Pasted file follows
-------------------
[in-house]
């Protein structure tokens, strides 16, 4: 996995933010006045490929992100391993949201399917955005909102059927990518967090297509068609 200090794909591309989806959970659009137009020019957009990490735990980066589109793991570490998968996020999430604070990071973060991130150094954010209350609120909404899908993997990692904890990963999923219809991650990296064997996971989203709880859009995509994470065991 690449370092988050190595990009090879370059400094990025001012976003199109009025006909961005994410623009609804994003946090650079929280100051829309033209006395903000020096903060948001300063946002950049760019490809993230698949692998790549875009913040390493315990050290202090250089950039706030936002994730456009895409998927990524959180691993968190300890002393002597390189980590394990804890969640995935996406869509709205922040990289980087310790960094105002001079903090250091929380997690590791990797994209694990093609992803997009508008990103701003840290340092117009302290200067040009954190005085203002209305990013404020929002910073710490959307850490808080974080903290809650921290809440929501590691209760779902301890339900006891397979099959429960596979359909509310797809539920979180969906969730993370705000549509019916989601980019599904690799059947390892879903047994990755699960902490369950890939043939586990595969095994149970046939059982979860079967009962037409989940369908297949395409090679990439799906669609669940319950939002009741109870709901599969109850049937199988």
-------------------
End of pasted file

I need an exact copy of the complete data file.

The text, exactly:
[in-house]
């Protein structure tokens, strides 16, 4: 996995933010006045490929992100391993949201399917955005909102059927990518967090297509068609 200090794909591309989806959970659009137009020019957009990490735990980066589109793991570490998968996020999430604070990071973060991130150094954010209350609120909404899908993997990692904890990963999923219809991650990296064997996971989203709880859009995509994470065991 690449370092988050190595990009090879370059400094990025001012976003199109009025006909961005994410623009609804994003946090650079929280100051829309033209006395903000020096903060948001300063946002950049760019490809993230698949692998790549875009913040390493315990050290202090250089950039706030936002994730456009895409998927990524959180691993968190300890002393002597390189980590394990804890969640995935996406869509709205922040990289980087310790960094105002001079903090250091929380997690590791990797994209694990093609992803997009508008990103701003840290340092117009302290200067040009954190005085203002209305990013404020929002910073710490959307850490808080974080903290809650921290809440929501590691209760779902301890339900006891397979099959429960596979359909509310797809539920979180969906969730993370705000549509019916989601980019599904690799059947390892879903047994990755699960902490369950890939043939586990595969095994149970046939059982979860079967009962037409989940369908297949395409090679990439799906669609669940319950939002009741109870709901599969109850049937199988």